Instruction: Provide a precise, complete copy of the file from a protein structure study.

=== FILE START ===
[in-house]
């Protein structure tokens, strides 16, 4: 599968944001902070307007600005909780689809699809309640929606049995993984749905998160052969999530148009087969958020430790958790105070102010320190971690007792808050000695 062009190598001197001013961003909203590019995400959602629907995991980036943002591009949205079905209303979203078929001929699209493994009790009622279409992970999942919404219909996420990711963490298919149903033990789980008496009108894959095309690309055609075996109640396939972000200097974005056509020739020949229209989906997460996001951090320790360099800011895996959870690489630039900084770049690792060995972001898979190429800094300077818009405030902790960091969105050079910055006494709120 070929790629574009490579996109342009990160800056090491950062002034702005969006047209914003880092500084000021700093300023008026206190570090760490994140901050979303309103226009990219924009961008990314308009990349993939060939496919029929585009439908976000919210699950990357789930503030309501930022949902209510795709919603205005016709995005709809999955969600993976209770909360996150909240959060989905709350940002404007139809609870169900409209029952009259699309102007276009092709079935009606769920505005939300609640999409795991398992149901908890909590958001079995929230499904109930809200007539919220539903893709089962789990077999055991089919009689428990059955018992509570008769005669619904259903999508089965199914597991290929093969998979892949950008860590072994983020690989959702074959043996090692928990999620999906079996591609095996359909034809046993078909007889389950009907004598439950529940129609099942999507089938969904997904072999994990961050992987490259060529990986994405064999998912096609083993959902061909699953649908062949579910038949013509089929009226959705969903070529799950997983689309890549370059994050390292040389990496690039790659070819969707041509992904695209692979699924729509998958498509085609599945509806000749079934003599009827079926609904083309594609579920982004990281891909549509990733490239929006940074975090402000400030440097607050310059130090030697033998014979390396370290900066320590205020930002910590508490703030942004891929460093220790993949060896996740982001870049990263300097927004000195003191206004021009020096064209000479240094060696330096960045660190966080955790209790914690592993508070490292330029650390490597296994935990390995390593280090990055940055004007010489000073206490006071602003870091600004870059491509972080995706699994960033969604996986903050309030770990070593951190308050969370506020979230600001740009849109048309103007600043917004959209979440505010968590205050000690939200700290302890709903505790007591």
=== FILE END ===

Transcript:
[in-house]
């Protein structure tokens, strides 16, 4: 599968944001902070307007600005909780689809699809309640929606049995993984749905998160052969999530148009087969958020430790958790105070102010320190971690007792808050000695 062009190598001197001013961003909203590019995400959602629907995991980036943002591009949205079905209303979203078929001929699209493994009790009622279409992970999942919404219909996420990711963490298919149903033990789980008496009108894959095309690309055609075996109640396939972000200097974005056509020739020949229209989906997460996001951090320790360099800011895996959870690489630039900084770049690792060995972001898979190429800094300077818009405030902790960091969105050079910055006494709120 070929790629574009490579996109342009990160800056090491950062002034702005969006047209914003880092500084000021700093300023008026206190570090760490994140901050979303309103226009990219924009961008990314308009990349993939060939496919029929585009439908976000919210699950990357789930503030309501930022949902209510795709919603205005016709995005709809999955969600993976209770909360996150909240959060989905709350940002404007139809609870169900409209029952009259699309102007276009092709079935009606769920505005939300609640999409795991398992149901908890909590958001079995929230499904109930809200007539919220539903893709089962789990077999055991089919009689428990059955018992509570008769005669619904259903999508089965199914597991290929093969998979892949950008860590072994983020690989959702074959043996090692928990999620999906079996591609095996359909034809046993078909007889389950009907004598439950529940129609099942999507089938969904997904072999994990961050992987490259060529990986994405064999998912096609083993959902061909699953649908062949579910038949013509089929009226959705969903070529799950997983689309890549370059994050390292040389990496690039790659070819969707041509992904695209692979699924729509998958498509085609599945509806000749079934003599009827079926609904083309594609579920982004990281891909549509990733490239929006940074975090402000400030440097607050310059130090030697033998014979390396370290900066320590205020930002910590508490703030942004891929460093220790993949060896996740982001870049990263300097927004000195003191206004021009020096064209000479240094060696330096960045660190966080955790209790914690592993508070490292330029650390490597296994935990390995390593280090990055940055004007010489000073206490006071602003870091600004870059491509972080995706699994960033969604996986903050309030770990070593951190308050969370506020979230600001740009849109048309103007600043917004959209979440505010968590205050000690939200700290302890709903505790007591």